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Mr Bertie Welch

Professional biography

My PhD investigates trace greenhouse gas (methane and nitrous oxide) emissions from forests on free draining soils, in particular emission pathways (how the gases move from soils to the trees to the atmosphere) and how these pathways will be affected in the future by global change. For the most part research into tropical trace greenhouse gas dynamics has focused on rice paddies and swamplands as these areas are easy to study both in the field and laboratory setting.

Recent research by Pangala et al. (2012) of the Open University showed that in tropical peatland forests in South East Asia tree stems accounted for 62-87% of total ecosystem methane emissions. My work in Panama has investigated the influence of changes in precipitation on these fluxes and lead to my present work which is a 12 month study of seasonal effects in a temperate woodland at Wytham, Oxfordshire.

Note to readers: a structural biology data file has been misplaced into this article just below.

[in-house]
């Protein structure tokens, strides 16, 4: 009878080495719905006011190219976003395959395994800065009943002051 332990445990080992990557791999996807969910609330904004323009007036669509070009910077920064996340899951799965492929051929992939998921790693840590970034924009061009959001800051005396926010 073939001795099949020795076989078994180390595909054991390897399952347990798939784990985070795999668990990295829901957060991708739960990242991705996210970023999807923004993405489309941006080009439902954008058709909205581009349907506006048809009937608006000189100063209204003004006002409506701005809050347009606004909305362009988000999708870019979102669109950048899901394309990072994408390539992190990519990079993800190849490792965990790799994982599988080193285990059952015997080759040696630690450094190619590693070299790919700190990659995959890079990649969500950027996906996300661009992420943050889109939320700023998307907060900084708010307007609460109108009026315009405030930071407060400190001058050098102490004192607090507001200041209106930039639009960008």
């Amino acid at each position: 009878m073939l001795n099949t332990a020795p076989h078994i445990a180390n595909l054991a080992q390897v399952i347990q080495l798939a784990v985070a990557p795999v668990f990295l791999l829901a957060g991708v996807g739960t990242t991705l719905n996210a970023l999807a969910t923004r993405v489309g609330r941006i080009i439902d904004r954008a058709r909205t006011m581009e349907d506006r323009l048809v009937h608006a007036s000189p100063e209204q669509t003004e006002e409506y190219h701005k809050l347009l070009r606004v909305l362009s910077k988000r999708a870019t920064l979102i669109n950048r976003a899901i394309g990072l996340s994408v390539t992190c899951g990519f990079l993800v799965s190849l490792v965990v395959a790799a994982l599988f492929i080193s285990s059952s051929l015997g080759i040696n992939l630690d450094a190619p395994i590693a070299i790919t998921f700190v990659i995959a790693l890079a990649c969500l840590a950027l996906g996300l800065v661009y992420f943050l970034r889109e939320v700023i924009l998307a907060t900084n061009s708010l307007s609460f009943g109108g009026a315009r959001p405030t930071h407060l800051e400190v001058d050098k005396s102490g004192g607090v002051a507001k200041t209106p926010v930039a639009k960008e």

Research interests

PhD Project - Trace gas dynamics in forests on free draining soils.

Aims: 

  1. Observe seasonal variations in fluxes to assess temporal nature of soil gas production and uptake
  2. Measure gas flux from tree stems to establish whether soils or stems are the dominant emission pathway
  3. Investigate the effects of changes in carbon and nitrogen inputs on fluxes

Pre-doctoral fellow at the Smithsonian Tropical Research Institute

Publications

Semi-rigid chambers for methane gas flux measurements on tree stems (2016-02-26)
Siegenthaler, Andy; Welch, Bertie; Pangala, Sunitha R.; Peacock, Michael and Gauci, Vincent
Biogeosciences, 13 (pp. 1197-1207)

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